Moreover, capital investment budgets were under-executed and the share of current spending increased. FYR Macedonia’s revenues dropped as a share of GDP and its overall spending fell as the economy felt the effects of a severe political crisis. Hence, although fiscal deficits narrowed in 2016 in FYR Macedonia (to 2.6 percent) and Montenegro (to 3.9 percent), and remained low in Kosovo (1.3 percent), the composition of their spending shifted to less productive and equitable areas.

Consolidation and Reform

Further fiscal consolidation and structural reforms are necessary to stabilize debt dynamics in all Western Balkan countries. Though recently several countries have managed to stabilize and even reduce their debt burdens, spending on wages, pensions, and social benefits continue to burden budgets in the Western Balkans. In particular, recent regulatory changes in Montenegro have elevated annual spending on such budget items by 3.8 percent of GDP. In Kosovo, it is estimated that a new veterans’ benefits program will cost about 0.7 percent of GDP annually.

In FYR Macedonia, pensions, which have been rising for the last five years, reached 9 percent of GDP in 2016. Restructuring public utilities is also essential to limit fiscal liabilities and improve competitiveness. More attention is needed to creating an efficient and effective public administration, reinforcing governance and the rule of law, and improving the quality and equity of such public services as education and health.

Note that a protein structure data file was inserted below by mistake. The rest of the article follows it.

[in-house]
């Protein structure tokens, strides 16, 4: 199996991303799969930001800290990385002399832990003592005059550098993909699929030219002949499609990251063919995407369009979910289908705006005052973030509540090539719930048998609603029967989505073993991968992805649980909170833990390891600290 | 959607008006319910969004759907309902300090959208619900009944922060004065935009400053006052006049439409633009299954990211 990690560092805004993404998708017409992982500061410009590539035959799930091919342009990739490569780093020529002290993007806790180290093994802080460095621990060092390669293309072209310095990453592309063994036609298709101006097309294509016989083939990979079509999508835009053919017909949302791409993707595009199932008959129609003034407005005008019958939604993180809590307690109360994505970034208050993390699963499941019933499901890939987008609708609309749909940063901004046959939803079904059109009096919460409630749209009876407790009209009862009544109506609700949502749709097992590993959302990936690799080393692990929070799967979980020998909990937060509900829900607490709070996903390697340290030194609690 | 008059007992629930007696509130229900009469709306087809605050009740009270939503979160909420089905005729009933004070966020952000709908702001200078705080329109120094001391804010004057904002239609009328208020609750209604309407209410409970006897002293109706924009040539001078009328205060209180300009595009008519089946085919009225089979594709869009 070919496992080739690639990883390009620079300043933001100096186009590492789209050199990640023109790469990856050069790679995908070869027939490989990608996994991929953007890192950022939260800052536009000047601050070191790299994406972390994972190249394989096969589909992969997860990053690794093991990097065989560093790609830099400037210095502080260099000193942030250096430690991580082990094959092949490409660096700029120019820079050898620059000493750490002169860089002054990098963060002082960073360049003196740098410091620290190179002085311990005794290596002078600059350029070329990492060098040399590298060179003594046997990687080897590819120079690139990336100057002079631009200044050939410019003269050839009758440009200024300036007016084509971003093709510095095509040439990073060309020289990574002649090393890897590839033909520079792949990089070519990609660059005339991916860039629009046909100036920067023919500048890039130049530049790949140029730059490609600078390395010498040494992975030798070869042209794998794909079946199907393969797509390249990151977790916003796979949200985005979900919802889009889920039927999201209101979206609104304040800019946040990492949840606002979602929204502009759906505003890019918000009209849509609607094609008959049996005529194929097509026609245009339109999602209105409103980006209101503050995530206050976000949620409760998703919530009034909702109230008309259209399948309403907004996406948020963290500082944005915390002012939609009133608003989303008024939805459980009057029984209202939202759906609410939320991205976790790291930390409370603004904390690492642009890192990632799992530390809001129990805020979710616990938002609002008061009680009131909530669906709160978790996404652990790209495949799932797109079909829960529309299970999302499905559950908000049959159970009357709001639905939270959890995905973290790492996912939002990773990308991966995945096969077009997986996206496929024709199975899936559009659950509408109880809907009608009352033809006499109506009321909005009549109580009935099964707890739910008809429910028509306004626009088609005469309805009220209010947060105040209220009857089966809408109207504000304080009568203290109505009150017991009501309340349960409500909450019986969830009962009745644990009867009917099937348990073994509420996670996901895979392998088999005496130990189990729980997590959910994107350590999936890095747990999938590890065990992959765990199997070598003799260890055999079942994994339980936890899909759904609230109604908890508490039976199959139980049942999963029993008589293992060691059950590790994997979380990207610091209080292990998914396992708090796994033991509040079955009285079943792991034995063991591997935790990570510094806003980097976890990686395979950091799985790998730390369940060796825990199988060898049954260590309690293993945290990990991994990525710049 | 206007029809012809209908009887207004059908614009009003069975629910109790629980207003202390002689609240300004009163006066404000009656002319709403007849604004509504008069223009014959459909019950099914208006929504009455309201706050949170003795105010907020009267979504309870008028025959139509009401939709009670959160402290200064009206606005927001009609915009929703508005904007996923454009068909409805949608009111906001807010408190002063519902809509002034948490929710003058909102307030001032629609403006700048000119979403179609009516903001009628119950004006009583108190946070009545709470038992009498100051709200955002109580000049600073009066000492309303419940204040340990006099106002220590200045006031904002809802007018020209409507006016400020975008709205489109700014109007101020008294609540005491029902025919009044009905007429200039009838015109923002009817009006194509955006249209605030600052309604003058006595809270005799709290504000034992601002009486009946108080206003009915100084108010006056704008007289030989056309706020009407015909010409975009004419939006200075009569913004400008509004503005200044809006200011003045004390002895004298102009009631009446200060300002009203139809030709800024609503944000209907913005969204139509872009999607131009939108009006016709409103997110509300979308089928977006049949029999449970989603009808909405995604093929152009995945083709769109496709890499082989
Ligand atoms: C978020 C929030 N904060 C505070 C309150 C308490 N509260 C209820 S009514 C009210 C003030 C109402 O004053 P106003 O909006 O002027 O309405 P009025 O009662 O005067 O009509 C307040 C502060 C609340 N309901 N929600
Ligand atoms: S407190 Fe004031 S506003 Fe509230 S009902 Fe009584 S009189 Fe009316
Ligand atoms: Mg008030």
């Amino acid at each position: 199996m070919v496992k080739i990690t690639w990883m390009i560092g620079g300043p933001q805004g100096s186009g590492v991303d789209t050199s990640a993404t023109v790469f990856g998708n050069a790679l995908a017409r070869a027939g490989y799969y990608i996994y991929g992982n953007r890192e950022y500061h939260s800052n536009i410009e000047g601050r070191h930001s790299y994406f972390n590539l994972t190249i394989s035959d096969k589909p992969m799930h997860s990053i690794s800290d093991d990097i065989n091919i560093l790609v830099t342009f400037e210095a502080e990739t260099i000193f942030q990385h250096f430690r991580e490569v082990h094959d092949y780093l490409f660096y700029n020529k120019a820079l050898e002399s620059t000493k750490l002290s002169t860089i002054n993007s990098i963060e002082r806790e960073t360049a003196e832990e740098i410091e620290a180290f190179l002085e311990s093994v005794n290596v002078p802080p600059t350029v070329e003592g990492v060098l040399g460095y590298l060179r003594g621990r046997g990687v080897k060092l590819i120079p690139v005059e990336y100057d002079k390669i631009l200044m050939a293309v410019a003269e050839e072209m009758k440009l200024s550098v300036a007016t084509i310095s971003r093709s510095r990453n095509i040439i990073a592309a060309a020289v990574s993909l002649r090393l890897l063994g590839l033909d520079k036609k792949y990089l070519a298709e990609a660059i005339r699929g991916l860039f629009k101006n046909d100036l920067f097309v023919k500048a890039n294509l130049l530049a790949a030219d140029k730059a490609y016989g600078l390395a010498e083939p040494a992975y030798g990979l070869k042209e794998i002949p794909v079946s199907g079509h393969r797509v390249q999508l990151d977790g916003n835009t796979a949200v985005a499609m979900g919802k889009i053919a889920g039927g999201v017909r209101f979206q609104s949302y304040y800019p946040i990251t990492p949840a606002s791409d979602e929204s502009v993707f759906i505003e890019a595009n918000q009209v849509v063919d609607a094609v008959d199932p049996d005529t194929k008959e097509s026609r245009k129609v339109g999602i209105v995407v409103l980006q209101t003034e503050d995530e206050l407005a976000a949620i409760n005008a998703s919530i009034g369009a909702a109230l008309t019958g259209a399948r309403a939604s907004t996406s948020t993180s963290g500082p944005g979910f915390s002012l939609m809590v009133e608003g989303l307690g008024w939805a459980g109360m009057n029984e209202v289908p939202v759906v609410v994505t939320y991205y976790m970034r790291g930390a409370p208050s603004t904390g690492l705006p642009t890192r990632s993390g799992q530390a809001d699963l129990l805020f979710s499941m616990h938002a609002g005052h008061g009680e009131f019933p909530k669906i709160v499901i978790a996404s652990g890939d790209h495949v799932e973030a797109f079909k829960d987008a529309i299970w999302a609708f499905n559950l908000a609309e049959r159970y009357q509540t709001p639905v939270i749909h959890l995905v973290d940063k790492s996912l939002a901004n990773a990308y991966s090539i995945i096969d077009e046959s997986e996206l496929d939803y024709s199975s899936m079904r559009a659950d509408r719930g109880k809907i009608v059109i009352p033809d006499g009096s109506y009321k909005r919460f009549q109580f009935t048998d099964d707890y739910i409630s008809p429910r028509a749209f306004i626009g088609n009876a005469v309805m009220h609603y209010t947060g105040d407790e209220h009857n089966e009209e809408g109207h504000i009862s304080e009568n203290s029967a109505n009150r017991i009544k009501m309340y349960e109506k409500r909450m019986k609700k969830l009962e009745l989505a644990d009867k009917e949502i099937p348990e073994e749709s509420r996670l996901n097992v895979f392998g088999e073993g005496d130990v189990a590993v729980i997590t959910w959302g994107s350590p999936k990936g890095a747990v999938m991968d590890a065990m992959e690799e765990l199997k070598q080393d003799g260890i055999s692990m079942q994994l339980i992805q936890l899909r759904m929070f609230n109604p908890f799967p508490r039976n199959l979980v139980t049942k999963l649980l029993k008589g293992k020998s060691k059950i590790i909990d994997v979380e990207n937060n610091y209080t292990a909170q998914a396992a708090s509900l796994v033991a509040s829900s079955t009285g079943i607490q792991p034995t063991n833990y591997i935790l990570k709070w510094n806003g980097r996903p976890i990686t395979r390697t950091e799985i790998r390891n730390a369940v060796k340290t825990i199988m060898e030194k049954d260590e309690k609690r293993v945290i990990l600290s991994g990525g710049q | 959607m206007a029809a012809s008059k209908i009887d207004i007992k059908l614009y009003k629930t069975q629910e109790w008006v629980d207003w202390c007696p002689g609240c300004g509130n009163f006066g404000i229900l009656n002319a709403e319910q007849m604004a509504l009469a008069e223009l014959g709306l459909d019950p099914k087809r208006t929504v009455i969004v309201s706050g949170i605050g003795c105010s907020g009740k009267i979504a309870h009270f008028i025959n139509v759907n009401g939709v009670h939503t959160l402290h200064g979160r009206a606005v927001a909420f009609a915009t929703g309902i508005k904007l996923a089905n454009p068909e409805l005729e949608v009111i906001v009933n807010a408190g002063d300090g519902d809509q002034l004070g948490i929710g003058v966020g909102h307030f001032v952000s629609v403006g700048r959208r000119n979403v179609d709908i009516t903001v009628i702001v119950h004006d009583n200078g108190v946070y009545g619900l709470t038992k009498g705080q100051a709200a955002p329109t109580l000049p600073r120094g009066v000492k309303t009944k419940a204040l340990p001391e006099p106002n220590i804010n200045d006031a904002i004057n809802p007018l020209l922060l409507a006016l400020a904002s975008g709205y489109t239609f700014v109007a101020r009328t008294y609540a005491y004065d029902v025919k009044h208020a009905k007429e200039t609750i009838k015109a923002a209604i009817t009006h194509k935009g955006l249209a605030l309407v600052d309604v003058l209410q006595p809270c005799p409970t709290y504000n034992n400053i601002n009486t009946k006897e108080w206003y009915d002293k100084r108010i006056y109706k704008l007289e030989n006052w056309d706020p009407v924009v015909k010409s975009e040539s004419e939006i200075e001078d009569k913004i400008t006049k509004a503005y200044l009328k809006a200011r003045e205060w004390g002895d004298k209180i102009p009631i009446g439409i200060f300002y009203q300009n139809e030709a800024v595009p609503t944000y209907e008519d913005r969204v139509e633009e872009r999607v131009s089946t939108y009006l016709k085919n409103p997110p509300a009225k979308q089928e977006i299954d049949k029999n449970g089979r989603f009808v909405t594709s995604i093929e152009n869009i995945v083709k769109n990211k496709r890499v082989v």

Ongoing Vulnerability

Though the regional growth outlook is positive, it remains vulnerable to risks, and success hinges on sustained reform effort. Regional growth is forecast to accelerate from 2.8 percent in 2016 to 3.2 percent in 2017 as domestic demand continues to recover. While it is expected that fiscal management in Serbia, Albania, and Bosnia and Herzegovina  continue to be prudent, it is projected that expansionary fiscal policies in Kosovo, FYR Macedonia, and Montenegro will drive an increase in the regional deficit. External deficits would also grow in the latter three countries, thus exacerbating already high external vulnerabilities in Montenegro and Kosovo.

Growing uncertainty suggests that external risks will continue to complicate growth prospects, among them faster normalization of U.S. monetary policy and possible appreciation of the U.S. dollar exchange rate, higher protectionism, a possible slowdown in EU economies, and variability in commodity price dynamics.

Meanwhile, political tensions, upcoming elections, and resistance from vested interests in several Western Balkan countries could slow progress on fiscal consolidation and structural reforms, which would undermine investor confidence.